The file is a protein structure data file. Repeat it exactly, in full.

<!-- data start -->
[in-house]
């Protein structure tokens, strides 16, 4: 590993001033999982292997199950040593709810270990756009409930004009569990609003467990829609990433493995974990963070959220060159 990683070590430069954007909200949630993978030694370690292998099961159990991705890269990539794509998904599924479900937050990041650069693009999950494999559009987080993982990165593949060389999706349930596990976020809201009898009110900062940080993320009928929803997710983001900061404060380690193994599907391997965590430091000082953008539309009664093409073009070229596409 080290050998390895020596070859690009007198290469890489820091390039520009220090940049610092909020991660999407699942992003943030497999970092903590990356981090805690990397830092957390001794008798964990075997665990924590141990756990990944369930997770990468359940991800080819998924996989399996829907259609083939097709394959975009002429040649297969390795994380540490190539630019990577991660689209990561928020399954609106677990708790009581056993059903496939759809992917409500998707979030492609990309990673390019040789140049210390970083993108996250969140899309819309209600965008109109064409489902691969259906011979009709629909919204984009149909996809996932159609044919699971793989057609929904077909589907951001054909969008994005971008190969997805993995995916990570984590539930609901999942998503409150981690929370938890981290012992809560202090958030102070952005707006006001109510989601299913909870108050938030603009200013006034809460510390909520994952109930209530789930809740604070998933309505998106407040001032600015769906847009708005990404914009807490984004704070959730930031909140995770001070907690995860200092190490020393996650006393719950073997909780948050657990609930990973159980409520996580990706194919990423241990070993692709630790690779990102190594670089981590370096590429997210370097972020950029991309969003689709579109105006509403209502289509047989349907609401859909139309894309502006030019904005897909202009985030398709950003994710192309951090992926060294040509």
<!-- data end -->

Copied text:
[in-house]
């Protein structure tokens, strides 16, 4: 590993001033999982292997199950040593709810270990756009409930004009569990609003467990829609990433493995974990963070959220060159 990683070590430069954007909200949630993978030694370690292998099961159990991705890269990539794509998904599924479900937050990041650069693009999950494999559009987080993982990165593949060389999706349930596990976020809201009898009110900062940080993320009928929803997710983001900061404060380690193994599907391997965590430091000082953008539309009664093409073009070229596409 080290050998390895020596070859690009007198290469890489820091390039520009220090940049610092909020991660999407699942992003943030497999970092903590990356981090805690990397830092957390001794008798964990075997665990924590141990756990990944369930997770990468359940991800080819998924996989399996829907259609083939097709394959975009002429040649297969390795994380540490190539630019990577991660689209990561928020399954609106677990708790009581056993059903496939759809992917409500998707979030492609990309990673390019040789140049210390970083993108996250969140899309819309209600965008109109064409489902691969259906011979009709629909919204984009149909996809996932159609044919699971793989057609929904077909589907951001054909969008994005971008190969997805993995995916990570984590539930609901999942998503409150981690929370938890981290012992809560202090958030102070952005707006006001109510989601299913909870108050938030603009200013006034809460510390909520994952109930209530789930809740604070998933309505998106407040001032600015769906847009708005990404914009807490984004704070959730930031909140995770001070907690995860200092190490020393996650006393719950073997909780948050657990609930990973159980409520996580990706194919990423241990070993692709630790690779990102190594670089981590370096590429997210370097972020950029991309969003689709579109105006509403209502289509047989349907609401859909139309894309502006030019904005897909202009985030398709950003994710192309951090992926060294040509």